More eyes than normal these days are watching the stock market for some clue to the future. For its part the market has generally traded downward on light volumes. Investor interest is tepid at best. Economic numbers remain less than encouraging.
While investors seem to be sitting on the sidelines, the new Obama administration and the Democrat-controlled congress is spending a lot of political capital to develop and enact a two-pronged jump start to the economy.
The President spent much of the week pushing for quick passage of a stimulus package. He took his 76% approval rating into Republican enclaves that have been hit hard by the financial crisis.
For its part the Senate did pass its version of a stimulus plan. And the measure was quickly reconciled with a House version by a joint House-Senate conference committee. The end result is a 789 billion dollar package that is more modest than either chamber has proposed. The measure is likely to be sent to the President before next week.
While congress wrestled with the stimulus legislation… Treasury secretary Tim Geithner was revealing his $2-trillion plan to resuscitate the nation’s banking system.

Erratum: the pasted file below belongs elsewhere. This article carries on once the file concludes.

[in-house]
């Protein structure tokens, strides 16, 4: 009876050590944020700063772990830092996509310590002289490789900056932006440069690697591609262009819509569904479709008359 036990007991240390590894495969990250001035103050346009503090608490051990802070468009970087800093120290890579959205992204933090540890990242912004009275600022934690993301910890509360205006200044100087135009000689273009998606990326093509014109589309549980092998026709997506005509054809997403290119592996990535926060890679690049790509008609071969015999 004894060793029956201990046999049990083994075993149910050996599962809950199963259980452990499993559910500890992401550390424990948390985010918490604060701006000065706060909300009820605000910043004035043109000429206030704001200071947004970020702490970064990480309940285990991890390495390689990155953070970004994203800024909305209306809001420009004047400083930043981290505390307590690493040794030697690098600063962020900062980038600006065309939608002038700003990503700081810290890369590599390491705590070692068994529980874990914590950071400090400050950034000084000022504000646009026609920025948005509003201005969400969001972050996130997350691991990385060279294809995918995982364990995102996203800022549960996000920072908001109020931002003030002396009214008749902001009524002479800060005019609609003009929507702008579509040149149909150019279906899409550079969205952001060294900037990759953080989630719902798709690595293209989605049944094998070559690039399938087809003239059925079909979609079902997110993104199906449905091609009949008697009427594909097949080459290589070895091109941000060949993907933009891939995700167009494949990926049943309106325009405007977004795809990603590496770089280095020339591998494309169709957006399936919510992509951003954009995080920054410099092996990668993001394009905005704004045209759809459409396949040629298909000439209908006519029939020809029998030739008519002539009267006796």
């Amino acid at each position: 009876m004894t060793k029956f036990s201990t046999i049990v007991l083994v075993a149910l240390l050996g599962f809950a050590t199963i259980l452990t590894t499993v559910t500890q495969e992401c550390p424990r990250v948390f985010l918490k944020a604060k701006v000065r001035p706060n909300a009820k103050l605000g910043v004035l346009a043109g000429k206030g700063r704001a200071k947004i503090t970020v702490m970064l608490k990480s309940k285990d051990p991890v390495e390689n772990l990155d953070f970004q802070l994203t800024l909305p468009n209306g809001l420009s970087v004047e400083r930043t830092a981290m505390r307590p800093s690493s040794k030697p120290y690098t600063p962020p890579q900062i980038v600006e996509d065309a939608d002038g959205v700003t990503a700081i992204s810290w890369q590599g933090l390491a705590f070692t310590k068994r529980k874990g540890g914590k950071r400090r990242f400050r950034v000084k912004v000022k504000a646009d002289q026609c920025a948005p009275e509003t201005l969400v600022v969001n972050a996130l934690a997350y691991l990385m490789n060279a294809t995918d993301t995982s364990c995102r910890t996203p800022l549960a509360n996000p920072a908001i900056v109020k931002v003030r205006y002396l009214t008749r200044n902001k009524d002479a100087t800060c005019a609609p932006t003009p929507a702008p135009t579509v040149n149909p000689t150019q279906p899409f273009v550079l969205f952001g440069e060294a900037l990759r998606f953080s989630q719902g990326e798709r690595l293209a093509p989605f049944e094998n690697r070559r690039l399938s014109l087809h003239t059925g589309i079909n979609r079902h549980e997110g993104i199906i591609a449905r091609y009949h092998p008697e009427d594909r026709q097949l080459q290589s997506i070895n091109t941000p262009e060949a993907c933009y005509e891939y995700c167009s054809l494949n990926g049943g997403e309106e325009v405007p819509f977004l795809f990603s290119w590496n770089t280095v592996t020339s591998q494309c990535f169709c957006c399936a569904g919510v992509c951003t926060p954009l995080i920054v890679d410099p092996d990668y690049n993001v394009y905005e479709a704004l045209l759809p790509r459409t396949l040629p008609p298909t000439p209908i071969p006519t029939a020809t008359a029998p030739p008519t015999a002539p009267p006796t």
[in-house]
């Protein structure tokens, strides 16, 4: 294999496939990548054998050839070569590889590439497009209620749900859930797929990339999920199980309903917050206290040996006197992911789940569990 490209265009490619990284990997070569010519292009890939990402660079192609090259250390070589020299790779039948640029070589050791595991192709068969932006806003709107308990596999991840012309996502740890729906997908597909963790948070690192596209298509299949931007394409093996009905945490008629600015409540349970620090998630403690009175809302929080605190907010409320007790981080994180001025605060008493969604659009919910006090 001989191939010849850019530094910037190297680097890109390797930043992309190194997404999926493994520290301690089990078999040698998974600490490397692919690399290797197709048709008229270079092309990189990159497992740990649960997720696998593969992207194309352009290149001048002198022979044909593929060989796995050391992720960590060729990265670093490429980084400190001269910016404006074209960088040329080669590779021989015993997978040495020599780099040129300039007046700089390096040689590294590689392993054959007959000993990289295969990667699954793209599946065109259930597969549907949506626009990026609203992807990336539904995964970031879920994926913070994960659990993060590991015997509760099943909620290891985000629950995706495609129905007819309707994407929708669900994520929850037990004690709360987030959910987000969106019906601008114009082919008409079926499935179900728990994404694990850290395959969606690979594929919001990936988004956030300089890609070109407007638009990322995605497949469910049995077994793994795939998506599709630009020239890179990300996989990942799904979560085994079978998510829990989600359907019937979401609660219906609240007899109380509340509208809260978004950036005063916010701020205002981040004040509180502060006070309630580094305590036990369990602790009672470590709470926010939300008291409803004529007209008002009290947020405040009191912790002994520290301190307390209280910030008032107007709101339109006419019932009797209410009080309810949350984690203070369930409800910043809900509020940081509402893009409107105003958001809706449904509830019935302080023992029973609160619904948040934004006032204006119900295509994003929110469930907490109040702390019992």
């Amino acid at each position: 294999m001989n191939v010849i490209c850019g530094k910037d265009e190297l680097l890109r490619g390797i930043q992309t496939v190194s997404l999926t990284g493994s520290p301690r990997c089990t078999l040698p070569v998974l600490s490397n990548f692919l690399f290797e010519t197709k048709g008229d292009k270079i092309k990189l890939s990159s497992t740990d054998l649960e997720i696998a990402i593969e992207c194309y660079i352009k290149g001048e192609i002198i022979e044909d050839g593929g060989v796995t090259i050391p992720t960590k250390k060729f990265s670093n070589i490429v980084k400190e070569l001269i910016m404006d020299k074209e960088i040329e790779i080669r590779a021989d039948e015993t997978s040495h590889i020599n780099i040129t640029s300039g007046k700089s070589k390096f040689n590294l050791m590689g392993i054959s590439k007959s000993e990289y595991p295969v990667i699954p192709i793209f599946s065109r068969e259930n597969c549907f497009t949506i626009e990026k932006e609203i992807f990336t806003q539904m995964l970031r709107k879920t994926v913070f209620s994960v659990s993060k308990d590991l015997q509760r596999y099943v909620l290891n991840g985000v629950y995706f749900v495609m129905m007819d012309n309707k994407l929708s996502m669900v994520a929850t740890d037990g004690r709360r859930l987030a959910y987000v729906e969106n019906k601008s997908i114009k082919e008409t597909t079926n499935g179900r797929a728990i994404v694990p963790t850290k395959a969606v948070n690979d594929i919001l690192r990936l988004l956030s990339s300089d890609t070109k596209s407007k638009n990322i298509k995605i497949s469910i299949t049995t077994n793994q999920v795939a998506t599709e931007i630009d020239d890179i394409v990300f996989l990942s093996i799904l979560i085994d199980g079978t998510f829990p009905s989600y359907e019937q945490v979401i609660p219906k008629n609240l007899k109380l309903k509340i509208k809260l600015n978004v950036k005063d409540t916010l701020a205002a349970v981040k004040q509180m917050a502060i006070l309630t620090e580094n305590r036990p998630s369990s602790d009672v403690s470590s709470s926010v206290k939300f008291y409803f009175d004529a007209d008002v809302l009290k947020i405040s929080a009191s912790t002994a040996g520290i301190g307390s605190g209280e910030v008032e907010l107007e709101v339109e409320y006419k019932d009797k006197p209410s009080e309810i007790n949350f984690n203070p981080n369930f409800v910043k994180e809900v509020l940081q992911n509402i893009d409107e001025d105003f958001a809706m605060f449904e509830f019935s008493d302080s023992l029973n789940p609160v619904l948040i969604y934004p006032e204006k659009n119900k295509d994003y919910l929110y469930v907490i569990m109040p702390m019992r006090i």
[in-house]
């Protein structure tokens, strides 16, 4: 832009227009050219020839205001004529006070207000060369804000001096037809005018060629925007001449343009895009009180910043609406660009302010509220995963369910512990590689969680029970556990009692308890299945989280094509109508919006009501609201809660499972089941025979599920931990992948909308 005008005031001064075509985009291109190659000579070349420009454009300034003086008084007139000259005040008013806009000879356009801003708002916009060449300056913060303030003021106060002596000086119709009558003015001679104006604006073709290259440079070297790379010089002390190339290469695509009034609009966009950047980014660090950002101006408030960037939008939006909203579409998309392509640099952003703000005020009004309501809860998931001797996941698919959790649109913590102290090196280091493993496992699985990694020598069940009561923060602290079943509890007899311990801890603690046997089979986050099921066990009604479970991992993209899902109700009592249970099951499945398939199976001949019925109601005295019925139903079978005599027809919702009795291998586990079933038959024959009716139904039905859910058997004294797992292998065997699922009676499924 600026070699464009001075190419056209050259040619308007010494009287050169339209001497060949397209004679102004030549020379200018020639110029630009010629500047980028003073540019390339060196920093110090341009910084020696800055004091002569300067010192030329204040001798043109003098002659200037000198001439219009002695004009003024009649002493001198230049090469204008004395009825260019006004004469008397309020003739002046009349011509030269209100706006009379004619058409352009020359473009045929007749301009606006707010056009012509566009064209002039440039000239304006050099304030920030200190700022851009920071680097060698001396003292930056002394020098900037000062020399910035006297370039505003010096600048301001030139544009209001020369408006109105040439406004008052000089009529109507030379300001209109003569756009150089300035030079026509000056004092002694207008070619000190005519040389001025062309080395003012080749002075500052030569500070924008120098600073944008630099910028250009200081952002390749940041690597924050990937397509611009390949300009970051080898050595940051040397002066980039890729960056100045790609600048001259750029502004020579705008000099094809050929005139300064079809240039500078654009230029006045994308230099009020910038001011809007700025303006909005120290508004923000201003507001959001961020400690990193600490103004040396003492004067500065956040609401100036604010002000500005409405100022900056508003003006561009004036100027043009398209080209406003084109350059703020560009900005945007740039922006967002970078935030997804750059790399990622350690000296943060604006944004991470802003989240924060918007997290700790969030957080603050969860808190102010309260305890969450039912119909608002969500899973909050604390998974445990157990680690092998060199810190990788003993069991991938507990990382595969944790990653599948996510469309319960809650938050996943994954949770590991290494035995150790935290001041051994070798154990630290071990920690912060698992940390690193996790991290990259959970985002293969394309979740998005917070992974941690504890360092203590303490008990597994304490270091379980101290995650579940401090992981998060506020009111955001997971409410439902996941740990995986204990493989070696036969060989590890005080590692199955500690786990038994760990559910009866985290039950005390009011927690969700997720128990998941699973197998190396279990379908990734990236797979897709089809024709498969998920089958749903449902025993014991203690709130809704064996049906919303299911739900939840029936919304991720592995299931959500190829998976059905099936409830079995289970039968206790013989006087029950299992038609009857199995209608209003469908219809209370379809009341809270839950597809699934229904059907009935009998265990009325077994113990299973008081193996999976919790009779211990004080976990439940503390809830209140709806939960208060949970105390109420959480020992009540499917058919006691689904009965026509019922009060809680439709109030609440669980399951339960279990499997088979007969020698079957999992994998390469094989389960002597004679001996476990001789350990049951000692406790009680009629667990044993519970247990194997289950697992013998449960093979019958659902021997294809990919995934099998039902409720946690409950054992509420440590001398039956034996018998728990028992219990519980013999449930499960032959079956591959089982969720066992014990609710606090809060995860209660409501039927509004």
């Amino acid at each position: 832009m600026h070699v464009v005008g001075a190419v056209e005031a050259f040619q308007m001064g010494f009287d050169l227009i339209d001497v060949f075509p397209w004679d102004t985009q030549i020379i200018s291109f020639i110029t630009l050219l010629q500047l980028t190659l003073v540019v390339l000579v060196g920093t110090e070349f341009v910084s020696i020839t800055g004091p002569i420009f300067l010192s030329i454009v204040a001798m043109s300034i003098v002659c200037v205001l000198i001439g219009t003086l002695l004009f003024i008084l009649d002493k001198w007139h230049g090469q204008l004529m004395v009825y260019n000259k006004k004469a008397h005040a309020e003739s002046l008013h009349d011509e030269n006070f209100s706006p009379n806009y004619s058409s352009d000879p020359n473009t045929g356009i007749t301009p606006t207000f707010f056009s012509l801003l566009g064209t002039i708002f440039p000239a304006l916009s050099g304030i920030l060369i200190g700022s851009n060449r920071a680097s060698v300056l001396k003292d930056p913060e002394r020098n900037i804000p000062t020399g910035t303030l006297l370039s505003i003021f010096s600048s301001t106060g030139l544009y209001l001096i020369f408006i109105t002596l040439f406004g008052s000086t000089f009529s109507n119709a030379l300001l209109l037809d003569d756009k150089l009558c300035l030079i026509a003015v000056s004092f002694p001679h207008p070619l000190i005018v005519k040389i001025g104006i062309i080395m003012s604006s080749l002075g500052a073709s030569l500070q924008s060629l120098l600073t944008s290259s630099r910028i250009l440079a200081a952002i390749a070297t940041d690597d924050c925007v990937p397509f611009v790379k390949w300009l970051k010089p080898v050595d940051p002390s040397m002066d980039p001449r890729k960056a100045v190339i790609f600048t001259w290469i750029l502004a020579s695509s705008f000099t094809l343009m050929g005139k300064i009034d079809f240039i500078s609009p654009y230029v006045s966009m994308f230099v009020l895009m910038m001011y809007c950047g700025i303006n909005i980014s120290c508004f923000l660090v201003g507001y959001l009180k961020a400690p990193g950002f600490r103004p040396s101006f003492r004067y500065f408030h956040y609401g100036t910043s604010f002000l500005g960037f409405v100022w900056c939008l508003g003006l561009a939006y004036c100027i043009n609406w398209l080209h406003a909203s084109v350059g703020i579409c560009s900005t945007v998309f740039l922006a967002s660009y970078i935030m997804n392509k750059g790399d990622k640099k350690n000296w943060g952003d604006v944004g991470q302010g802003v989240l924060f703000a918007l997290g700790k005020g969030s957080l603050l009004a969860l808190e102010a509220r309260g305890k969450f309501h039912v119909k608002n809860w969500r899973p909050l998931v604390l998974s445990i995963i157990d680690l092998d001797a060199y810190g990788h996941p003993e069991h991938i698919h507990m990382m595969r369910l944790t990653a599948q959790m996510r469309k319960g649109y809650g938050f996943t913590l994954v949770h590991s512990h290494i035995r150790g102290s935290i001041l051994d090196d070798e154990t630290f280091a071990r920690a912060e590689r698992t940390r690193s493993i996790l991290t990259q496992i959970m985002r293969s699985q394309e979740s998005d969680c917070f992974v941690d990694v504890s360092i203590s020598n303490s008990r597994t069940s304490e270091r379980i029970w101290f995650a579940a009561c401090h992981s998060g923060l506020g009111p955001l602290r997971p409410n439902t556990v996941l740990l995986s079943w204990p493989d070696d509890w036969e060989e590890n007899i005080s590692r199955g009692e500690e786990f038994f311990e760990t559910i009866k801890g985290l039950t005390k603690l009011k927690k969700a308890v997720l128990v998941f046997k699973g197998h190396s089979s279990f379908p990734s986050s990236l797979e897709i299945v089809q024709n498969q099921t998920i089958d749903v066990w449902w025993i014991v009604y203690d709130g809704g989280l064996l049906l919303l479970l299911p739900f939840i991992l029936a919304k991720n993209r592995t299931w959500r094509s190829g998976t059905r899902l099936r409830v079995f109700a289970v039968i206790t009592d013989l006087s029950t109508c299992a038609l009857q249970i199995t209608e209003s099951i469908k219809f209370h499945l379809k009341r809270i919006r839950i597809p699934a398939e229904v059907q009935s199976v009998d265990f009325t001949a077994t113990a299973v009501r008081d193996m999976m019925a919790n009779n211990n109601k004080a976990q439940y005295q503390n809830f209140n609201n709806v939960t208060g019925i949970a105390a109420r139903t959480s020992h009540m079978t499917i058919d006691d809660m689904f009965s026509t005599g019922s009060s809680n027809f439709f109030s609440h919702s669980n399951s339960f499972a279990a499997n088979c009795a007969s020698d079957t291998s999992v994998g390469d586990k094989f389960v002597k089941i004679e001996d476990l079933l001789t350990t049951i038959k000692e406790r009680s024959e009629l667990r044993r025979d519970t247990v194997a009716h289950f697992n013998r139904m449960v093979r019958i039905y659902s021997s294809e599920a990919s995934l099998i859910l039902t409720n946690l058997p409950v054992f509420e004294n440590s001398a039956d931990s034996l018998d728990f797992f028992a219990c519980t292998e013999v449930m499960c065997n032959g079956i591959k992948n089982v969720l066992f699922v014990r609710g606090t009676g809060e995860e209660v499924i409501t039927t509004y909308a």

The Treasury plan is intended to stabilize banks, and return them to the function of financing consumers and businesses.
Weighing heavily on the banking system and the economy is an enormous amount of so-called “toxic” assets like unpaid sub-prime loans, bundles of such loans sold to investment banks as “collateralized debt obligations” and financial instruments sometimes known as Credit Default swaps, intended to insure against default.
Banks continue to hold onto the bad debt for fear the market will pay nothing forit. But, as they near their legal lending limits, because of all the bad debt they’re currently carrying as “assets”, they are unable to make new loans. Like a flushed nerf ball, the toxic dregs are plugging up the nation’s financial plumbing.
Despite the pledge that the public would be able to track Treasury’s efforts on a website, "coming soon", the promise of transparency failed to impress a market that wanted more details. Tuesday’s stock market closed down sharply.
Despite an unemployment rate well under the national level, a state government debt load that is near the lowest in the nation, and a still prospering farm sector, Iowa is not immune from national economic trends.
The flow of state tax revenues has fallen as Iowa’s manufacturing, construction and financial sectors have suffered downturns. State agencies are scrambling to finish the current fiscal year in the black and lawmakers are slicing next year’s budget to ensure it will balance in 2010.
The Democrat controlled legislature is likely to approve Governor Culver’s 700 million dollar Rebuild Iowa initiative. Proponents say the effort, financed through bonds backed by gambling revenues, will jump start the state’s economy by building a list of durable public assets.